Having a garden is a great source of happiness to me. There is a constant reminder outside my kitchen window of the power and the delicacy of nature. Wind, rain and sun all take their toll from time to time. But in the right combination, they bring the garden back to life, year after year.
Every day the view is different. While often grim and dull in Winter, the garden treats me to beautiful, almost black and white scenes on mornings where the sun shines through the thick, dark branches of the walnut tree.
Summer and Autumn are the seasons on which I spend most time in the garden – gathering fruit, playing with the children, enjoying a coffee or a meal.
But Spring is my favourite garden season. With each leaf unfurling and each blossom bursting open in the sunshine, there is a feeling of hope and a promise of a good harvest later in the year.
It is no secret that the garden was a selling point of this house. The previous owners tended very well to the garden and planted several fruit trees as well as the massive walnut tree which provides shade for us in the Summer months.
But, good gardeners though they were, they admitted to us that they didn’t really use the fruit. To me, it is incredible that someone would plant pear, plum, apple and fig trees and not eat their fruit. The blossoms are beautiful though.Perhaps that was what inspired them to plant the fruit trees.
Just look at these buds, like scoops of raspberry ripple. With each day that passes between now and August, each of those will inch closer and closer to becoming a sweet, juicy pear. How could you then not eat it?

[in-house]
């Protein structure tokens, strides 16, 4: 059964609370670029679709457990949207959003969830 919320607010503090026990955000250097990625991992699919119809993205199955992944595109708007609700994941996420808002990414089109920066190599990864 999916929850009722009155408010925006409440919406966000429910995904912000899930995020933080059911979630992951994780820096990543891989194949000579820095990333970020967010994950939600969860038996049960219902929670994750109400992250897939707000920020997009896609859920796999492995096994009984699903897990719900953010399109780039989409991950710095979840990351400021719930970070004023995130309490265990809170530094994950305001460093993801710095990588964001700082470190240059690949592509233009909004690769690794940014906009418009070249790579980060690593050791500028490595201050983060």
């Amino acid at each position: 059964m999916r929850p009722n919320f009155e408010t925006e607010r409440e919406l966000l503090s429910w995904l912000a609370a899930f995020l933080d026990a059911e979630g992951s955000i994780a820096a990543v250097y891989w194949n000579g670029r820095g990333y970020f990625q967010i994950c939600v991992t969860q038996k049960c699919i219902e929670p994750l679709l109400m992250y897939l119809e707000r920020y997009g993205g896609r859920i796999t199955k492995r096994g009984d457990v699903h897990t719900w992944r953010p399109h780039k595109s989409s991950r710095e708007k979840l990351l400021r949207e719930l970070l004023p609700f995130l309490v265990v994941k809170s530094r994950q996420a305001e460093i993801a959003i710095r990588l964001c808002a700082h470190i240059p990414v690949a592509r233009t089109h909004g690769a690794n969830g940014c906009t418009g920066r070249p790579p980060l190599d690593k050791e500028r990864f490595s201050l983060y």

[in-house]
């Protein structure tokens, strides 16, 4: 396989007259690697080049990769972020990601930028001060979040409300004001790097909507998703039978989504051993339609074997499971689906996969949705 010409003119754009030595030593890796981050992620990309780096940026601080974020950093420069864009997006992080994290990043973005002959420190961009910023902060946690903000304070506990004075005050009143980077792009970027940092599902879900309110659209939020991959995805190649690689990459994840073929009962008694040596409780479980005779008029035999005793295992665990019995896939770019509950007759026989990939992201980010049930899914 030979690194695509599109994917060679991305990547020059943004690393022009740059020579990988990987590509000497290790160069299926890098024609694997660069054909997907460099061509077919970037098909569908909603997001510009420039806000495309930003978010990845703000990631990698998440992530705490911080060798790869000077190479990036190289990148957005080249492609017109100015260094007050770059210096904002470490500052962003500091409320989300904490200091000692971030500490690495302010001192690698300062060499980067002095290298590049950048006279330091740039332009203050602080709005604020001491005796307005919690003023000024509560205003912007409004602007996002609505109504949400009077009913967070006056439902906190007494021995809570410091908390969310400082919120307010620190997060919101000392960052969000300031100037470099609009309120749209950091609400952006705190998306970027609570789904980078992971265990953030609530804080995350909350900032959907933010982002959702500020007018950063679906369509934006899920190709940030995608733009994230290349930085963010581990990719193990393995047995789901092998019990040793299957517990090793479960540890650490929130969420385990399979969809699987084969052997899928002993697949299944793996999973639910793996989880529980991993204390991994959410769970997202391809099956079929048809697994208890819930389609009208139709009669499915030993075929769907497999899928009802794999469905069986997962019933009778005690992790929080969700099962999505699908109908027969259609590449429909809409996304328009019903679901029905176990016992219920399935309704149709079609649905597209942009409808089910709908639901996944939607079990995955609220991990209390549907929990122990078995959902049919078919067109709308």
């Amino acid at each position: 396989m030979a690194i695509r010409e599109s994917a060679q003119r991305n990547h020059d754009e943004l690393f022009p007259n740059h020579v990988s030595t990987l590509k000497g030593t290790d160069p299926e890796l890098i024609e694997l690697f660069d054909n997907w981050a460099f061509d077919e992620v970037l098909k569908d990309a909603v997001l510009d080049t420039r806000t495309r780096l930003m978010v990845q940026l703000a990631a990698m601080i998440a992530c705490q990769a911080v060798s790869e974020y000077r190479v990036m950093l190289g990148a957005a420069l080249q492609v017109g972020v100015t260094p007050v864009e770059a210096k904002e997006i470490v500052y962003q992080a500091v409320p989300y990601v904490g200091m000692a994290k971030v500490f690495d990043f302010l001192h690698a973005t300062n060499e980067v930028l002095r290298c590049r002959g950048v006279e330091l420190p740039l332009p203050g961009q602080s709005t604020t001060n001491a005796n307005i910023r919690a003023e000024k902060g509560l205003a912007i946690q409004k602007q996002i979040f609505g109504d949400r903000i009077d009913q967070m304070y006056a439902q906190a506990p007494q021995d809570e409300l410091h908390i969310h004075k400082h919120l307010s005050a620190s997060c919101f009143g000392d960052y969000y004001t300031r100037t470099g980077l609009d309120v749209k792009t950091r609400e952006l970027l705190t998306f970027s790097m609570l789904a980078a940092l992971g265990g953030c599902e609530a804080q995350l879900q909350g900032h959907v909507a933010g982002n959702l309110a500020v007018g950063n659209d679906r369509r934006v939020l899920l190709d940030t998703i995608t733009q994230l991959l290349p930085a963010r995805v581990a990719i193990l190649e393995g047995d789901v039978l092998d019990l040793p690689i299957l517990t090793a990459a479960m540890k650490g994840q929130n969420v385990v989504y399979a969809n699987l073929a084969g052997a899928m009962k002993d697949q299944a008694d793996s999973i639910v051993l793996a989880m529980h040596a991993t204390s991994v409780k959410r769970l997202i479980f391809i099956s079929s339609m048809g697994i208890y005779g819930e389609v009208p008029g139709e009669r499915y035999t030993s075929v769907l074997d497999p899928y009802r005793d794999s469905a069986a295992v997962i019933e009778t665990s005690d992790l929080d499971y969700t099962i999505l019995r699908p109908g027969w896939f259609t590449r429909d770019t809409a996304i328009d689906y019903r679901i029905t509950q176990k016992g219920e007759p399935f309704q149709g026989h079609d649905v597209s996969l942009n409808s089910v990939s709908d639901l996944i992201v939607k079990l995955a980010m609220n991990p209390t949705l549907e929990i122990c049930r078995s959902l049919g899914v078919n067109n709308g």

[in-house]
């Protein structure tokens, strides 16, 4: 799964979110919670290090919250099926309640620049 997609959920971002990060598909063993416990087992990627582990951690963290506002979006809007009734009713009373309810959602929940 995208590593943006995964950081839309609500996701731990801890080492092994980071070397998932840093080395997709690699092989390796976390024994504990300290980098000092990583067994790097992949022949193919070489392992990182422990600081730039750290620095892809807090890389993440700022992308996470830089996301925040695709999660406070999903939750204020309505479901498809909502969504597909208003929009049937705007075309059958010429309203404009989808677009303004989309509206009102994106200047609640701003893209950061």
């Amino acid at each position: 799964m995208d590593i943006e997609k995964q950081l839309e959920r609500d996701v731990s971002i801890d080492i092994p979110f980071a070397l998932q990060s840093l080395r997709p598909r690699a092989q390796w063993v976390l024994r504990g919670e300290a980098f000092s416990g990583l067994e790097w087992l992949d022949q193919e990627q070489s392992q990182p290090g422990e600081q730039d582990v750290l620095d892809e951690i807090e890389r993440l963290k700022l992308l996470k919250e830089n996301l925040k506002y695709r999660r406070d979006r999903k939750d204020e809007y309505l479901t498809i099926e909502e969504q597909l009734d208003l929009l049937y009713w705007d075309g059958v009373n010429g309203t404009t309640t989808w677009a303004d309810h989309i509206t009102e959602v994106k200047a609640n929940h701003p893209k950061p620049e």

Further down the garden our herb rockery, planted by the previous owners, is bursting back into life. The rate of growth here at the moment is astounding. Mint, chives and marjoram, having disappeared over the Winter, have sprouted up again and are almost ready to use.
Old, gnarled sage and savory bushes are springing back to life, shooting out fresh green leaves, ready to flavour our next roast chicken or beef stew.
The very bottom of the garden is a love it or hate it area at the moment, spread as it is with a floor of wild garlic (allium ursinum). The flowers are coming out now and the garlicky scent is enough to make your mouth water. Or, in the case of the children, enough to make you hold your nose and go “Ugh”.
Soon the garden will be getting a few new mouths to feed, in the form of chickens. Luckily we seem to be quite well-equipped to deal with the hens. From the research I’ve done, the fig tree is suitable for providing shelter without being pecked to bits. Chickens like kiwis apparently, which is fantastic because we have a very productive kiwi tree.
We’ll run into problems when the berries come out. All my children, but chickens too, love to eat berries. Nastursiums and lavender are favoured by chickens too. I just hope they leave some for me to look at. The herb garden will take a bit of a battering too, with catmint, sage and rosemary being very good for chickens’ health.
On the other hand, swapping some of our abundance of herbs for fresh free range eggs is a good deal. I have a feeling my garden is about to become and ever greater source of happiness.